Don’t be SAD About Shorter Days

If you live in the northern hemisphere, especially in the upper latitudes, and are somehow just not feeling your best these days, you may be SAD…suffering from Seasonal Affective Disorder. SAD afflicts millions of people at about this time each year. It is driven primarily by the shorter days and our reduced exposure to hormone-regulating, and serotonin and Vitamin D-generating, sunlight. Symptoms of SAD range from lethargy to irritability and from social withdrawal to sugar-cravings.

Like other forms of depression, SAD has a natural regressive quality, in that reduced feelings of personal well-being from reduced sunlight tend to make us less active and socially-oriented, circularly and negatively keeping us from exercise, the outdoors, and others – three of our most important natural sources of positive emotions and vibrant life. SAD can disrupt our diet as well, as we seek sugary foods to boost our mood in place of dwindling serotonin levels, leading to more volatile emotions and stress-elevating weight-gain.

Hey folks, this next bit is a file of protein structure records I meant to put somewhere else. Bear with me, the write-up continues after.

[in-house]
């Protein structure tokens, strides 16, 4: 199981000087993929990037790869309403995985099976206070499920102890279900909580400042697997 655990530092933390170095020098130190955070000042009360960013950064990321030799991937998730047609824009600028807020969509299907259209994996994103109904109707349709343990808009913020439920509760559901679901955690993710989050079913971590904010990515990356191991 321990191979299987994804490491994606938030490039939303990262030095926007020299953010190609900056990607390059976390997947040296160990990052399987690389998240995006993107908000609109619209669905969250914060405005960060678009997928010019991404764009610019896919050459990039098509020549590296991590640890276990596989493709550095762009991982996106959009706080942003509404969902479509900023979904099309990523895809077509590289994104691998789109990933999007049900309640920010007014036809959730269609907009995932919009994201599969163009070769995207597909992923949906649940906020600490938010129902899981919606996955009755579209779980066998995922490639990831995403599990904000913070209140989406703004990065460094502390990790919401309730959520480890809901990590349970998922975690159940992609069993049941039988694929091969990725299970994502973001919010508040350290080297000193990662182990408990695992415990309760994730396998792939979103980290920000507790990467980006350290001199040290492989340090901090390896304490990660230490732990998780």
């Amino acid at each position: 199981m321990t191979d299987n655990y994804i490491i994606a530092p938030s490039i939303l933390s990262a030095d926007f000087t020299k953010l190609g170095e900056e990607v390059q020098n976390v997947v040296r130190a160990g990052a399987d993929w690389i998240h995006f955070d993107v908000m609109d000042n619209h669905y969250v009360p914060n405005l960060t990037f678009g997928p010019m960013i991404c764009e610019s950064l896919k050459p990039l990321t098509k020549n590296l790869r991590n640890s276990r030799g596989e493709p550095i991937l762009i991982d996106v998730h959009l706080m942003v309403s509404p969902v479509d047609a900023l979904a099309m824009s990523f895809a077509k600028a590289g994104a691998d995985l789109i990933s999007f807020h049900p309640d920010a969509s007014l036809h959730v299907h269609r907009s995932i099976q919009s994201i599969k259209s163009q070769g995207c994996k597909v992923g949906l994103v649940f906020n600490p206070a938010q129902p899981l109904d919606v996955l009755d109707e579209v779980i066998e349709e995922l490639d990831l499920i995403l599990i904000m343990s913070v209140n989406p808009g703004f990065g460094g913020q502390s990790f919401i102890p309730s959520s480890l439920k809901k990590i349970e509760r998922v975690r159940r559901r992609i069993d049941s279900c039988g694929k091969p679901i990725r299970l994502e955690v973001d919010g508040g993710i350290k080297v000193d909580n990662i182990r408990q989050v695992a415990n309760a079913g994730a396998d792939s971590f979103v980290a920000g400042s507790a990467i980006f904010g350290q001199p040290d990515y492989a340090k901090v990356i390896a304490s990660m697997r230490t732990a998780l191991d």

While some instances of SAD require medical intervention, many of us can release its seasonal hold on us and break its regressive cycle of disaffection through simple natural health actions. Key SAD mitigating actions include: 1) regular exposure to midday winter sun on our face, arms, and legs (taking care never to burn our skin), 2) daily outdoor exercise, ideally that simultaneously provides midday sun exposure, and 3) daily social activities, again preferably ones that offer time outdoors and added sun exposure.

You can learn more about SAD at Seasonal Affective Disorder and review HumanaNatura’s popular article Revisiting The Sun for guidance and information on beneficial daily sun exposure, now and throughout the year.

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